The series may have already been decided after two narrow New Zealand wins in Auckland and Dunedin. 

But don’t even think about suggesting to Stuart Lancaster’s young England side that the third and final Test in Hamilton is a dead rubber.


Captain Chris Robshaw says the chance to do what only two other England touring sides in history have done – win a Test match against the All Blacks on New Zealand soil – is motivation enough.

But with no tour to the land of the long white cloud scheduled until after the 2019 World Cup in Japan, this may be the last chance some England players get to add arguably the biggest scalp of them all to their rugby CV.

“Only two English teams have ever come here and won so we’ve still got an opportunity to do something special,” said Robshaw. “We want to leave achieving something and we’ve got a chance to do that.

“A lot of us probably won’t get the opportunity to come here again as a touring party. It’s a long time away until England come here next. We’ve got nothing to lose.”


England lost last weekend’s match by a single point but Lancaster has decided to freshen up his side again, with seven changes made to his selection as he looks ahead to next year’s World Cup.

Winger Chris Ashton gets his first start since last November, while Kyle Eastmond, who gave a dazzling display in the first Test, returns at centre alongside Manu Tuilagi – who reverts to his regular position after last weekend’s stint on the wing.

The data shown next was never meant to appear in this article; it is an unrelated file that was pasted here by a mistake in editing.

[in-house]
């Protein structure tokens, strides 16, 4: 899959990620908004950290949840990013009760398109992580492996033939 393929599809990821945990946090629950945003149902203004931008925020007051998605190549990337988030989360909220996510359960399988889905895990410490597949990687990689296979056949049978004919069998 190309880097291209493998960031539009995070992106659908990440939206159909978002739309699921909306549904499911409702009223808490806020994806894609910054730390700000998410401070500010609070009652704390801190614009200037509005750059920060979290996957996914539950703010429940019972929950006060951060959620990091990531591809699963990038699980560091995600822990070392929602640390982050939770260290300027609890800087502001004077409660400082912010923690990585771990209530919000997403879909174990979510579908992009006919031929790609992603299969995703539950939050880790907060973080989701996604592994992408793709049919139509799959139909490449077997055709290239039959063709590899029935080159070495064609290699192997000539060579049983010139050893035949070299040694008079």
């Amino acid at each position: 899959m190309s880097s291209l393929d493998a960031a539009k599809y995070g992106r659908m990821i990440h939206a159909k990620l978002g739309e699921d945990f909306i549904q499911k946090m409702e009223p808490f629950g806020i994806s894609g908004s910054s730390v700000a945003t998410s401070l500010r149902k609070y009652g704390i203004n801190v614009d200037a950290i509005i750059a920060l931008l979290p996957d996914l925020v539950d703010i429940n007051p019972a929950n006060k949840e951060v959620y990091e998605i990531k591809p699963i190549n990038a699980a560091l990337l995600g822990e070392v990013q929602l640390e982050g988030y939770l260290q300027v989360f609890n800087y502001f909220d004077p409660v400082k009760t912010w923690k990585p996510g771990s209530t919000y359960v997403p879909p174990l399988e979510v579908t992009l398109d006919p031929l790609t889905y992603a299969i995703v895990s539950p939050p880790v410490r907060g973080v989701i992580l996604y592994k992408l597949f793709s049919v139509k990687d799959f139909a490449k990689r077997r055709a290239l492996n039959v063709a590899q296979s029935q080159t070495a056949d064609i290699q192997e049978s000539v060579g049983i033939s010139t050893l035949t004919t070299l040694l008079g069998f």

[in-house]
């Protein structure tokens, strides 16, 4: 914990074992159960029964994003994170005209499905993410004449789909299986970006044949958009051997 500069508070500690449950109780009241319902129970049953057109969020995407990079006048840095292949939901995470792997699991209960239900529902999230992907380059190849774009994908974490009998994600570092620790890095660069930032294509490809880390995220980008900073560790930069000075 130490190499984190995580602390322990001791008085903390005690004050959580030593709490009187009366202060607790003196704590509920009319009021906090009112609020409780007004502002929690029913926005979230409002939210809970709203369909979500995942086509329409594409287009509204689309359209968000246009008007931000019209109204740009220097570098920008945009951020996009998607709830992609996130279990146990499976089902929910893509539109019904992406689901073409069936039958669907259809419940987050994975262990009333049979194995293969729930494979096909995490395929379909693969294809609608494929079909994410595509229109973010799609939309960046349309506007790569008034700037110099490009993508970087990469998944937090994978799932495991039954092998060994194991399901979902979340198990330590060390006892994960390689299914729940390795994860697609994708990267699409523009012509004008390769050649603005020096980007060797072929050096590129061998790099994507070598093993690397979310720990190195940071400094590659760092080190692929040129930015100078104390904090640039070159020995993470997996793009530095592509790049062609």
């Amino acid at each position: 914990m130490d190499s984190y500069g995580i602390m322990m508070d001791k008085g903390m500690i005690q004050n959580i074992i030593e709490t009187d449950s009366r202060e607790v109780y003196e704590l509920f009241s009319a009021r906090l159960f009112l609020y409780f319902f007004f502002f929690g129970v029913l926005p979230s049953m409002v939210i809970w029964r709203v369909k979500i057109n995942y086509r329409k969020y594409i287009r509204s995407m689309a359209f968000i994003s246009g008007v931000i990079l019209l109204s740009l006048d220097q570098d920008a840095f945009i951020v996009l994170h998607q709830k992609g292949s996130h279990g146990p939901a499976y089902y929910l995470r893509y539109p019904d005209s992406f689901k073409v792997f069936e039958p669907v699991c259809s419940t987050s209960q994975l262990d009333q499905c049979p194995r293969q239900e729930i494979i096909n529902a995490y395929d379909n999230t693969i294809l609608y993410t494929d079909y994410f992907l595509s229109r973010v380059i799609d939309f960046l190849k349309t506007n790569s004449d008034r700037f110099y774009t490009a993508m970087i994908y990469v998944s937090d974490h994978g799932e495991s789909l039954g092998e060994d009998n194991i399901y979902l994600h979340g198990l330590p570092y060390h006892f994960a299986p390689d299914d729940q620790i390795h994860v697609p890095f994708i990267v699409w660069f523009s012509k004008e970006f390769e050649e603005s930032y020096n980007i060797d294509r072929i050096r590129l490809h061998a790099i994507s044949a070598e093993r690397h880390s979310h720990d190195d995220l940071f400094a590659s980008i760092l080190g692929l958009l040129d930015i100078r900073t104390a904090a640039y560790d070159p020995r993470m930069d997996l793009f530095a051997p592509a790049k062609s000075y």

Freddie Burns, another player to shine in the narrow 20-15 first Test defeat, replaces the injured Owen Farrell at fly-half alongside scrum-half Ben Youngs, while hooker Dylan Hartley, lock Courtney Lawes and number eight Billy Vunipola get their first starts of the tour.

“It has been a great opportunity to work with a wider group of players and test many of them at the highest level in the build up to the World Cup,” said Lancaster.

“I am confident the players selected for Saturday will go all out to achieve the win.”


A match against the All Blacks seldom needs any additional spice adding, but another factor to weigh into the equation is the fact the home side are seeking to equal the world record – jointly held by the New Zealand side of 1965-69 and the South African team of 1997-98 – of 17 consecutive Test victories by a top-tier nation.

New Zealand have only lost one Test match at the Waikato Stadium, which will host the match, while England’s only experience of playing there was an 18-10 defeat at the hands of the Kiwis’ A side on the infamous Tour of Hell in 1998.

The All Blacks have ran in 64 tries in their 10 Tests at the venue, but this young England side have already shown they have the hunger and skills to challenge the world champions and emulate England’s previous victories on New Zealand soil in 1973 and 2003.

Get behind-the-scenes news from the England team on tour in New Zealand with Player Diary from O2 in partnership with England Rugby, at

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